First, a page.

In November, 1934, after the end of the Chicago fair, the Burlington put its original Zephyr (number 9900) to work between Kansas City and Lincoln, Nebraska via Omaha–something of a spit-in-the-eye to the Union Pacific, which was headquartered in Omaha. After testing the original Zephyr, the Burlington had quickly ordered several more stainless-steel trains. The first two (9901 and 9902), nearly identical to the original, became the Twin Cities Zephyrs, which started running between Chicago and Minneapolis in April, 1935. A similar Mark Twain Zephyr (9903) began operating between St. Louis and Burlington, Iowa in October, 1935.
The little Zephyrs proved far more popular than the railroad anticipated, with every seat booked and sometimes (according to reports) people standing in the aisles (or, more likely, occupying supposedly non-revenue seats in the rear lounges). So the Burlington ordered five more shovel-nosed trains that were far larger than the little three-car prototype. On December 18, 1936, two seven-car trains plus locomotives started service as the new Twin Cities Zephyrs, bumping the previous ones to service as the Ft. Worth-to-Houston Sam Houston Zephyr and the St. Louis-to-Kansas City Ozark State Zephyr.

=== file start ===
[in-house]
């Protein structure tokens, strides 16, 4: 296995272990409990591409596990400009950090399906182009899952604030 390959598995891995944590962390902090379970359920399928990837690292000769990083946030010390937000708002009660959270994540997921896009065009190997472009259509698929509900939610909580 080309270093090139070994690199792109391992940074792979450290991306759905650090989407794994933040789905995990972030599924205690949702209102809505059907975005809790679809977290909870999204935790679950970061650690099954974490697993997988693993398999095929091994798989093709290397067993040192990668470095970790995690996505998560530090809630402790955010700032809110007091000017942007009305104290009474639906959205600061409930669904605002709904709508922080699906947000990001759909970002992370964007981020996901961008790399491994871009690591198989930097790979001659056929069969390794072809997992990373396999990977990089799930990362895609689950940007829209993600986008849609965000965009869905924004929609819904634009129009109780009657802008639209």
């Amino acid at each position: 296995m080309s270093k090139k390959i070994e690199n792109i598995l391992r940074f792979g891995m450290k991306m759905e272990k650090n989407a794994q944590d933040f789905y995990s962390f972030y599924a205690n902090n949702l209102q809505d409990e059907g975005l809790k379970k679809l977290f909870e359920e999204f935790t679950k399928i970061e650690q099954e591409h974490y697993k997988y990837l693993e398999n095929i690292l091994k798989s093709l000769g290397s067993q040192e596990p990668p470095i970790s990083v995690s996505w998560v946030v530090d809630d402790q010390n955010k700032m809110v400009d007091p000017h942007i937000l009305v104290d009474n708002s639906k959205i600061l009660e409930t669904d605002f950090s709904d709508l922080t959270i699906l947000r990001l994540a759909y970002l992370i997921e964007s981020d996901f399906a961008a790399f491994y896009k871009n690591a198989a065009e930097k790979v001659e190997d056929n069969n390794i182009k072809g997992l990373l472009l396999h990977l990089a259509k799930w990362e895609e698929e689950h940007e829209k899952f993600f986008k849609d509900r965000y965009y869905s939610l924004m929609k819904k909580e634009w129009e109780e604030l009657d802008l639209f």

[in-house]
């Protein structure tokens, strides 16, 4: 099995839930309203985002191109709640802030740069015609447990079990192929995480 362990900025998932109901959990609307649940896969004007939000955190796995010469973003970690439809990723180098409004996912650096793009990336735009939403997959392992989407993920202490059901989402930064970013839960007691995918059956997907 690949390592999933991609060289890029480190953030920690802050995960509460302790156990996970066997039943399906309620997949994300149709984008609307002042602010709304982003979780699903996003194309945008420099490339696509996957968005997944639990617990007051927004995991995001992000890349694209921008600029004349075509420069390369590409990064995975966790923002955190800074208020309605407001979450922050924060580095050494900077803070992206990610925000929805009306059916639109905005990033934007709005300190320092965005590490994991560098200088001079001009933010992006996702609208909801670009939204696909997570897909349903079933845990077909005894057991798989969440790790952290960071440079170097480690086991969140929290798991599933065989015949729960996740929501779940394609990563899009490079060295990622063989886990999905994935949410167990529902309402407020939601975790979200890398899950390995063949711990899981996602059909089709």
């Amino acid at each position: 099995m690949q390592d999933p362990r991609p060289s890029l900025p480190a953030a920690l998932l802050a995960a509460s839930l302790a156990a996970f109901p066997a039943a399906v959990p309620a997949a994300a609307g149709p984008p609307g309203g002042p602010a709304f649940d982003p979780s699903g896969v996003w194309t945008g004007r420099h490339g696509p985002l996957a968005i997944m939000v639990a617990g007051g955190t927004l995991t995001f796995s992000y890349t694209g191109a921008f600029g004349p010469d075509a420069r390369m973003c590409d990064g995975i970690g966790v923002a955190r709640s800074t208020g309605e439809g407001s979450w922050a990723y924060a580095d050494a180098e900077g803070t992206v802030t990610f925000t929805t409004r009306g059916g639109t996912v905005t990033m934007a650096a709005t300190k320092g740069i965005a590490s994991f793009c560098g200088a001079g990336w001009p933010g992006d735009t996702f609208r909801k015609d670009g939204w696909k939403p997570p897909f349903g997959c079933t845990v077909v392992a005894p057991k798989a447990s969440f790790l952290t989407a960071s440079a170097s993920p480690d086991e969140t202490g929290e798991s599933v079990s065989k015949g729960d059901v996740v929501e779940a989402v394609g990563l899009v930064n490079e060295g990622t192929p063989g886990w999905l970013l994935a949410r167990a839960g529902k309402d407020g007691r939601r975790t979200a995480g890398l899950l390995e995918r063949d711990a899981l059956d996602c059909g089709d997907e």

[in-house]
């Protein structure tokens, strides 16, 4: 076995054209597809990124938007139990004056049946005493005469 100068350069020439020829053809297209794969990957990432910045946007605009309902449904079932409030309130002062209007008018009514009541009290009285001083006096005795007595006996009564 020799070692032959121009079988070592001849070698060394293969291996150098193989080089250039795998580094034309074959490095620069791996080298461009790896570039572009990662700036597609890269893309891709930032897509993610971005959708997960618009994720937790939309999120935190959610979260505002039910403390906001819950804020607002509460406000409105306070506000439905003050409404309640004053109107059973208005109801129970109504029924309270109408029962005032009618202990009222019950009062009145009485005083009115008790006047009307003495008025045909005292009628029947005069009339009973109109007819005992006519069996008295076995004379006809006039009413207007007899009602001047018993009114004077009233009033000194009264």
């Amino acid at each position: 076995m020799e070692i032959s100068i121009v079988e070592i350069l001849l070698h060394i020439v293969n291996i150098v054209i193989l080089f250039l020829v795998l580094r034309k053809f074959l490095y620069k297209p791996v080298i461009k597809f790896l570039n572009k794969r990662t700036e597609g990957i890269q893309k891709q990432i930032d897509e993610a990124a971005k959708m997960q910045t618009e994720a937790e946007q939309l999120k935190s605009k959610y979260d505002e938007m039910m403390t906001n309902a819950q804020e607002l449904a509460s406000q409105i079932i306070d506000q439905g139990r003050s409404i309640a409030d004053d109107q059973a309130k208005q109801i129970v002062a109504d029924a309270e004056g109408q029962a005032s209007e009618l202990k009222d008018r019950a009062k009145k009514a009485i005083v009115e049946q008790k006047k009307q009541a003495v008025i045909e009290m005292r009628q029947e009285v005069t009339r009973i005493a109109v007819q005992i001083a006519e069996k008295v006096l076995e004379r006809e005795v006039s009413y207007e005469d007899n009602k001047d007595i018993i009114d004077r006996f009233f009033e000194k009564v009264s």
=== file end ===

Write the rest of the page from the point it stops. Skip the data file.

The new trains were powered by 1800-horsepower Diesels that were among several prototypes for what would eventually become General Motors’ E series of passenger locomotives. Each locomotive actually contained two 900-HP Diesels that generated electricity for the electric motors that propelled the trains. A smaller Diesel in the second car of the train provided power for lights and air conditioning. The rear half of this car served as a cocktail lounge.
The remaining cars on the trains included two 60-seat coaches; a combination coach-diner that had 56 coach seats and 16 seats in the diner; a 32-seat diner; a 19-seat parlor car with a private room; and finally a 24-seat parlor-observation car. The complete trains thus had 176 coach seats and 46 first-class seats (assuming three people in the private room).
Click to download a 4.5-MB, 16-page brochure about the Twin Cities Zephyrs.
The locomotives were named Zephyrus and Pegasus, and each car on the trains was named for a Greek or Roman god or goddess. Like the 9900, the cars were articulated, but the locomotives were not, so they could be detached and replaced with another locomotive or used on another train.
When the Twin Cities Zephyrs were replaced by dome-car trains in 1947, the 1936 Twin Zephyrs were put in service between Chicago and Lincoln (via Omaha) as the Nebraska Zephyrs. One of these, the “goddess” train, still exists at the Illinois Railway Museum. The “gods” train was sold to Saudi Arabia, and it is possible that it can still be found in Medina, along with some former Denver Zephyr cars, waiting for some entrepreneur to rescue and restore it.